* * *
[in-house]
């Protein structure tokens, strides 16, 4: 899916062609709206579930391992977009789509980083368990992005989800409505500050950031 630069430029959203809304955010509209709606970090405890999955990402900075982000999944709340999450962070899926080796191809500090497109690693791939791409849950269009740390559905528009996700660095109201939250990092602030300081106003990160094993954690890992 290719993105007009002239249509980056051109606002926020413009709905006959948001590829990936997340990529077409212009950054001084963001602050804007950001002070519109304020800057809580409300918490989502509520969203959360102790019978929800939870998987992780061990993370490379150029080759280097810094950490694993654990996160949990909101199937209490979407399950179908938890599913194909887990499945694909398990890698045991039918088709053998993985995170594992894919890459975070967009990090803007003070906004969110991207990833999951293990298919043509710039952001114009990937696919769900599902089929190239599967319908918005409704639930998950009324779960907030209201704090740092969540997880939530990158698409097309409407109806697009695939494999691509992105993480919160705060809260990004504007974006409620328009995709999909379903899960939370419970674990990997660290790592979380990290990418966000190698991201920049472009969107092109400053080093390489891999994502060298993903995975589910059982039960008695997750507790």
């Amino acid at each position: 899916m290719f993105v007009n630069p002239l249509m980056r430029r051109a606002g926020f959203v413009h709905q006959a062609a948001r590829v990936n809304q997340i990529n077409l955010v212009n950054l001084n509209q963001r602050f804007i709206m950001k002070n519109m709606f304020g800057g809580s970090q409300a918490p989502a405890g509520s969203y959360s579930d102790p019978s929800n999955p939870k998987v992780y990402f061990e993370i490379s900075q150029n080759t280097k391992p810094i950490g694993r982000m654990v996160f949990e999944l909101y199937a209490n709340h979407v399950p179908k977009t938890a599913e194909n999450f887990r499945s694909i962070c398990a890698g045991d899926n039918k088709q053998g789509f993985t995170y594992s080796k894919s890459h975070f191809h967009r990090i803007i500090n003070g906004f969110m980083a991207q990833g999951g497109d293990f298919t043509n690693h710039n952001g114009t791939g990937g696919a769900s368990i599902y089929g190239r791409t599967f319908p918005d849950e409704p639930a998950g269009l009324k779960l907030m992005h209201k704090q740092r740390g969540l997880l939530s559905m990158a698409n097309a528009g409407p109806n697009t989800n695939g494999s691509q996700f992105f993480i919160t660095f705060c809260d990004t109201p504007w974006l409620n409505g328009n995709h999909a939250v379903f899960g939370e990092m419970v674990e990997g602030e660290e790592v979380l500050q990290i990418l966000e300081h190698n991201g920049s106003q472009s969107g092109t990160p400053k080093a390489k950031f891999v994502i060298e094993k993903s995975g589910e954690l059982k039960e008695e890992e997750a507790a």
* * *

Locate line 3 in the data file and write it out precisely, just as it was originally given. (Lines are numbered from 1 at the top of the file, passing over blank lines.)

């Amino acid at each position: 899916m290719f993105v007009n630069p002239l249509m980056r430029r051109a606002g926020f959203v413009h709905q006959a062609a948001r590829v990936n809304q997340i990529n077409l955010v212009n950054l001084n509209q963001r602050f804007i709206m950001k002070n519109m709606f304020g800057g809580s970090q409300a918490p989502a405890g509520s969203y959360s579930d102790p019978s929800n999955p939870k998987v992780y990402f061990e993370i490379s900075q150029n080759t280097k391992p810094i950490g694993r982000m654990v996160f949990e999944l909101y199937a209490n709340h979407v399950p179908k977009t938890a599913e194909n999450f887990r499945s694909i962070c398990a890698g045991d899926n039918k088709q053998g789509f993985t995170y594992s080796k894919s890459h975070f191809h967009r990090i803007i500090n003070g906004f969110m980083a991207q990833g999951g497109d293990f298919t043509n690693h710039n952001g114009t791939g990937g696919a769900s368990i599902y089929g190239r791409t599967f319908p918005d849950e409704p639930a998950g269009l009324k779960l907030m992005h209201k704090q740092r740390g969540l997880l939530s559905m990158a698409n097309a528009g409407p109806n697009t989800n695939g494999s691509q996700f992105f993480i919160t660095f705060c809260d990004t109201p504007w974006l409620n409505g328009n995709h999909a939250v379903f899960g939370e990092m419970v674990e990997g602030e660290e790592v979380l500050q990290i990418l966000e300081h190698n991201g920049s106003q472009s969107g092109t990160p400053k080093a390489k950031f891999v994502i060298e094993k993903s995975g589910e954690l059982k039960e008695e890992e997750a507790a």